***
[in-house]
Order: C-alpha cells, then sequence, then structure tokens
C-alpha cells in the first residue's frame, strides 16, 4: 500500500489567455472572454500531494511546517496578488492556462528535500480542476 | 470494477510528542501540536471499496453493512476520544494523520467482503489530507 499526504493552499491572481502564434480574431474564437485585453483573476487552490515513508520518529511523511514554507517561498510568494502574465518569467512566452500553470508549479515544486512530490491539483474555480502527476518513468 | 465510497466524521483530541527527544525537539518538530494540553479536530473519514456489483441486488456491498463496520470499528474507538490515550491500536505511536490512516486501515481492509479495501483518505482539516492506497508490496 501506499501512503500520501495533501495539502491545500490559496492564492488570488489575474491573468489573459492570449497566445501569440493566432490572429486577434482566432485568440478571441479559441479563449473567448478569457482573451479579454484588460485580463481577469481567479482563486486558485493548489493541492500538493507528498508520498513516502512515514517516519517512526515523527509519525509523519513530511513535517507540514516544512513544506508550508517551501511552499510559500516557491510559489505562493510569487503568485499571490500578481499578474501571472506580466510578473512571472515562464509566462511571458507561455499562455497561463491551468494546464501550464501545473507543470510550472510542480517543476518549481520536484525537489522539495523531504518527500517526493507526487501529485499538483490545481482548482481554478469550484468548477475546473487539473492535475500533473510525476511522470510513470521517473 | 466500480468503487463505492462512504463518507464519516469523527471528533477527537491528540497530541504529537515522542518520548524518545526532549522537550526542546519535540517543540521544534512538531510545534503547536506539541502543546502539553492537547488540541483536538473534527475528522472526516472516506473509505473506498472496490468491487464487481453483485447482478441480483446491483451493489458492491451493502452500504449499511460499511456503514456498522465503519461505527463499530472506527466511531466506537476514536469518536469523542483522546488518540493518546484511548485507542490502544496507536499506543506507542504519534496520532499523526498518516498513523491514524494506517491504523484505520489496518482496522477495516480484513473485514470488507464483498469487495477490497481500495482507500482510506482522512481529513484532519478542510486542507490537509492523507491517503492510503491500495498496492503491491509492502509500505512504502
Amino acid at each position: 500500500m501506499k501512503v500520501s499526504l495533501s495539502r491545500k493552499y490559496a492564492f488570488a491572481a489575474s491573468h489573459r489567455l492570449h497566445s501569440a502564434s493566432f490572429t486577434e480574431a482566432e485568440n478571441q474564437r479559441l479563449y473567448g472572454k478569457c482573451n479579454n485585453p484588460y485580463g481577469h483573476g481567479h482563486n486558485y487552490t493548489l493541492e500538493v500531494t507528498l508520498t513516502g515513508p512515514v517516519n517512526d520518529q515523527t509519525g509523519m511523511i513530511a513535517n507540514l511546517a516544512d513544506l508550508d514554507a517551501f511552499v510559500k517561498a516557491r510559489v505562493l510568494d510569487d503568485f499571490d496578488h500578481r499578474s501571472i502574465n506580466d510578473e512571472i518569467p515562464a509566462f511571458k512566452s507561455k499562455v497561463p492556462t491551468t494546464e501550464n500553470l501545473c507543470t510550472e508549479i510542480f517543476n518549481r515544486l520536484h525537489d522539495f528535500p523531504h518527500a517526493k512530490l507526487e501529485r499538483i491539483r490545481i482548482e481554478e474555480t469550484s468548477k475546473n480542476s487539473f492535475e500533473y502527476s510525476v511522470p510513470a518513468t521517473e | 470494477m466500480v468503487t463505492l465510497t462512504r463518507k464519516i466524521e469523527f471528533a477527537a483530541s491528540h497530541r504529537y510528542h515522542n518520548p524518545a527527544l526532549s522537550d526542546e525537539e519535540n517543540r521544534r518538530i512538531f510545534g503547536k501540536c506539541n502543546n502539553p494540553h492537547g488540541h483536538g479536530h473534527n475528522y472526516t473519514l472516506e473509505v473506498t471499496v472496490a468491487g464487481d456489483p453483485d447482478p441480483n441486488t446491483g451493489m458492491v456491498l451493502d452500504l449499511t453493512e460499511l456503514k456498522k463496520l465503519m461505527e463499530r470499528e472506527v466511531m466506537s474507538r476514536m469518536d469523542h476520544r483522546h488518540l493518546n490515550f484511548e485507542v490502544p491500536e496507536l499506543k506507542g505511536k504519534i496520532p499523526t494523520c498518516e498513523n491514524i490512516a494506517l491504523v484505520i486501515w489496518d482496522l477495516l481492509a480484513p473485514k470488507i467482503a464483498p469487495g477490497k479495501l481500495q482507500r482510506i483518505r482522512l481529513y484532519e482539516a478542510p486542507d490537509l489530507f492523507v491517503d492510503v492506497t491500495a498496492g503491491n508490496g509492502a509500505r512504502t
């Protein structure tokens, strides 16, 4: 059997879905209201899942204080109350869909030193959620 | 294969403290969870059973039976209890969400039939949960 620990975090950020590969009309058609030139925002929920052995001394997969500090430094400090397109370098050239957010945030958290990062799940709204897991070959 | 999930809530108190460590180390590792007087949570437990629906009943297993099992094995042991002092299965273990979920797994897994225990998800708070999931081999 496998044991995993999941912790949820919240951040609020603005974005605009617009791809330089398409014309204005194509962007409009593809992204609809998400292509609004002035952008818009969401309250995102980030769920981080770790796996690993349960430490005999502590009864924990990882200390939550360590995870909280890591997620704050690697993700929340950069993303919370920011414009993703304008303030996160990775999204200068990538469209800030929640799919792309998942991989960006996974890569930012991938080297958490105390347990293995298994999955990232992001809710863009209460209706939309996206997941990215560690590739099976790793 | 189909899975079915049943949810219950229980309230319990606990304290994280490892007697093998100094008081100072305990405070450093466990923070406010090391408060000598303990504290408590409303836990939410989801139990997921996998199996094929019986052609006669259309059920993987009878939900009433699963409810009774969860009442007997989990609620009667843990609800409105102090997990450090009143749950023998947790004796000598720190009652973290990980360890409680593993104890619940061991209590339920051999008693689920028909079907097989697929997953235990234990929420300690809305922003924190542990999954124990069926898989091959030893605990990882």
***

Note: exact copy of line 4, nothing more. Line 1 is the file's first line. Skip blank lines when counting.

Amino acid at each position: 500500500m501506499k501512503v500520501s499526504l495533501s495539502r491545500k493552499y490559496a492564492f488570488a491572481a489575474s491573468h489573459r489567455l492570449h497566445s501569440a502564434s493566432f490572429t486577434e480574431a482566432e485568440n478571441q474564437r479559441l479563449y473567448g472572454k478569457c482573451n479579454n485585453p484588460y485580463g481577469h483573476g481567479h482563486n486558485y487552490t493548489l493541492e500538493v500531494t507528498l508520498t513516502g515513508p512515514v517516519n517512526d520518529q515523527t509519525g509523519m511523511i513530511a513535517n507540514l511546517a516544512d513544506l508550508d514554507a517551501f511552499v510559500k517561498a516557491r510559489v505562493l510568494d510569487d503568485f499571490d496578488h500578481r499578474s501571472i502574465n506580466d510578473e512571472i518569467p515562464a509566462f511571458k512566452s507561455k499562455v497561463p492556462t491551468t494546464e501550464n500553470l501545473c507543470t510550472e508549479i510542480f517543476n518549481r515544486l520536484h525537489d522539495f528535500p523531504h518527500a517526493k512530490l507526487e501529485r499538483i491539483r490545481i482548482e481554478e474555480t469550484s468548477k475546473n480542476s487539473f492535475e500533473y502527476s510525476v511522470p510513470a518513468t521517473e | 470494477m466500480v468503487t463505492l465510497t462512504r463518507k464519516i466524521e469523527f471528533a477527537a483530541s491528540h497530541r504529537y510528542h515522542n518520548p524518545a527527544l526532549s522537550d526542546e525537539e519535540n517543540r521544534r518538530i512538531f510545534g503547536k501540536c506539541n502543546n502539553p494540553h492537547g488540541h483536538g479536530h473534527n475528522y472526516t473519514l472516506e473509505v473506498t471499496v472496490a468491487g464487481d456489483p453483485d447482478p441480483n441486488t446491483g451493489m458492491v456491498l451493502d452500504l449499511t453493512e460499511l456503514k456498522k463496520l465503519m461505527e463499530r470499528e472506527v466511531m466506537s474507538r476514536m469518536d469523542h476520544r483522546h488518540l493518546n490515550f484511548e485507542v490502544p491500536e496507536l499506543k506507542g505511536k504519534i496520532p499523526t494523520c498518516e498513523n491514524i490512516a494506517l491504523v484505520i486501515w489496518d482496522l477495516l481492509a480484513p473485514k470488507i467482503a464483498p469487495g477490497k479495501l481500495q482507500r482510506i483518505r482522512l481529513y484532519e482539516a478542510p486542507d490537509l489530507f492523507v491517503d492510503v492506497t491500495a498496492g503491491n508490496g509492502a509500505r512504502t